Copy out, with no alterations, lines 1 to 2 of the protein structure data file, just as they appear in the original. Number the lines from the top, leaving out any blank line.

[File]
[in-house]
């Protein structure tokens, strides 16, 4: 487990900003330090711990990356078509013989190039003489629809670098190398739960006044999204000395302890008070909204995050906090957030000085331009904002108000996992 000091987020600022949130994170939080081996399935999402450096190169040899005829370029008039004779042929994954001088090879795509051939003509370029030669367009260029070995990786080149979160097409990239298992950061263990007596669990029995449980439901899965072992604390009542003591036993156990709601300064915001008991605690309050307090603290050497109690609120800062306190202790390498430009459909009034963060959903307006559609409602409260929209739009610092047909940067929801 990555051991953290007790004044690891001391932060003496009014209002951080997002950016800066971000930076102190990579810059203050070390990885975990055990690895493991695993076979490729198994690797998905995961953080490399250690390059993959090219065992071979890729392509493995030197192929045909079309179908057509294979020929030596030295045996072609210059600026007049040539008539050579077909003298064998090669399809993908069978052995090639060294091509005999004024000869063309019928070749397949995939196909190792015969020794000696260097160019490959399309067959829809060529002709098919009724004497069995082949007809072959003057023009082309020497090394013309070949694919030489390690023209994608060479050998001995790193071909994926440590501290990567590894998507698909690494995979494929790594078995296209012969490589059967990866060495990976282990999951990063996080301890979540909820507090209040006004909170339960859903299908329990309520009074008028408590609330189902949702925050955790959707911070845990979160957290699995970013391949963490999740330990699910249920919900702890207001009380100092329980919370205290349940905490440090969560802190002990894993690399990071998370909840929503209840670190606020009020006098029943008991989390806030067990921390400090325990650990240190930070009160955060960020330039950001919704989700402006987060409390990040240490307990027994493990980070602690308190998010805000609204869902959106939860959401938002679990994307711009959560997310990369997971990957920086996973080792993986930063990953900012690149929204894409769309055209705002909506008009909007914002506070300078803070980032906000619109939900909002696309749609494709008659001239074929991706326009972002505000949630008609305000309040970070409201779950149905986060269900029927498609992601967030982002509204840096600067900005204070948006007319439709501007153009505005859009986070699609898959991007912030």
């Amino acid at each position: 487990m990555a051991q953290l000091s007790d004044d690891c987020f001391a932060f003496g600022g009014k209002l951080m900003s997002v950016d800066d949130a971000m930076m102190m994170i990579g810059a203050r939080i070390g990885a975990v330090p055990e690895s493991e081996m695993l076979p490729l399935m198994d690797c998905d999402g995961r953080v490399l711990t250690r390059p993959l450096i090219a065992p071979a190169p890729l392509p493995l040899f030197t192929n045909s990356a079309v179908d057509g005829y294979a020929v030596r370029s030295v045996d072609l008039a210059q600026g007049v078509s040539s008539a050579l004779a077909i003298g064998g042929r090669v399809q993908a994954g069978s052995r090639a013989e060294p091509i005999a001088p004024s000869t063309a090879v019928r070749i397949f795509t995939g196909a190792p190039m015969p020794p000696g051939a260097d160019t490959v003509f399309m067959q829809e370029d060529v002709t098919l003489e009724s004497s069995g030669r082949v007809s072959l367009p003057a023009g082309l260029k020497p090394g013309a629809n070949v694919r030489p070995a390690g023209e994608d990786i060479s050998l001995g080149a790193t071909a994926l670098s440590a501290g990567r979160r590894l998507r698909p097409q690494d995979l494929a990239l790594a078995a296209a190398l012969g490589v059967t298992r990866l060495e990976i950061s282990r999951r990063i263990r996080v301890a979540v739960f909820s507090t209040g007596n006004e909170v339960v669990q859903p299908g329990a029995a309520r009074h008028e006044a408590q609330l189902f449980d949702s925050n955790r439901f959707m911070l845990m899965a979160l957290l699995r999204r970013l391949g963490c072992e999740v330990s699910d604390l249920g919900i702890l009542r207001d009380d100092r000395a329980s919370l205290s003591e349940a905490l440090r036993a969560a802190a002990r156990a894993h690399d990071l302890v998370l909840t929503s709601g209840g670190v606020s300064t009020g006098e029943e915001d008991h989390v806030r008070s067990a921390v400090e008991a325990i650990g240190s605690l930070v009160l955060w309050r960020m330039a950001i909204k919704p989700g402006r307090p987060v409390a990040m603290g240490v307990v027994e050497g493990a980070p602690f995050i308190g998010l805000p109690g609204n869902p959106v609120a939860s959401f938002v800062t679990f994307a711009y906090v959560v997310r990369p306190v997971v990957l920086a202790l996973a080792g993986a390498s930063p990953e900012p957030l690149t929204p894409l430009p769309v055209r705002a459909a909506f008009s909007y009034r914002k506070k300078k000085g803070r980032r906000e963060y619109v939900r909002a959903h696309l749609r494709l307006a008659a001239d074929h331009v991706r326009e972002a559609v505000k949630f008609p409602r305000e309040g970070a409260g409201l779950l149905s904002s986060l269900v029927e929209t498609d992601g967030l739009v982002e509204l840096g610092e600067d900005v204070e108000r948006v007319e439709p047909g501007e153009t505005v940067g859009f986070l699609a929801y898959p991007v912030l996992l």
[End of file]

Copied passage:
[in-house]
């Protein structure tokens, strides 16, 4: 487990900003330090711990990356078509013989190039003489629809670098190398739960006044999204000395302890008070909204995050906090957030000085331009904002108000996992 000091987020600022949130994170939080081996399935999402450096190169040899005829370029008039004779042929994954001088090879795509051939003509370029030669367009260029070995990786080149979160097409990239298992950061263990007596669990029995449980439901899965072992604390009542003591036993156990709601300064915001008991605690309050307090603290050497109690609120800062306190202790390498430009459909009034963060959903307006559609409602409260929209739009610092047909940067929801 990555051991953290007790004044690891001391932060003496009014209002951080997002950016800066971000930076102190990579810059203050070390990885975990055990690895493991695993076979490729198994690797998905995961953080490399250690390059993959090219065992071979890729392509493995030197192929045909079309179908057509294979020929030596030295045996072609210059600026007049040539008539050579077909003298064998090669399809993908069978052995090639060294091509005999004024000869063309019928070749397949995939196909190792015969020794000696260097160019490959399309067959829809060529002709098919009724004497069995082949007809072959003057023009082309020497090394013309070949694919030489390690023209994608060479050998001995790193071909994926440590501290990567590894998507698909690494995979494929790594078995296209012969490589059967990866060495990976282990999951990063996080301890979540909820507090209040006004909170339960859903299908329990309520009074008028408590609330189902949702925050955790959707911070845990979160957290699995970013391949963490999740330990699910249920919900702890207001009380100092329980919370205290349940905490440090969560802190002990894993690399990071998370909840929503209840670190606020009020006098029943008991989390806030067990921390400090325990650990240190930070009160955060960020330039950001919704989700402006987060409390990040240490307990027994493990980070602690308190998010805000609204869902959106939860959401938002679990994307711009959560997310990369997971990957920086996973080792993986930063990953900012690149929204894409769309055209705002909506008009909007914002506070300078803070980032906000619109939900909002696309749609494709008659001239074929991706326009972002505000949630008609305000309040970070409201779950149905986060269900029927498609992601967030982002509204840096600067900005204070948006007319439709501007153009505005859009986070699609898959991007912030």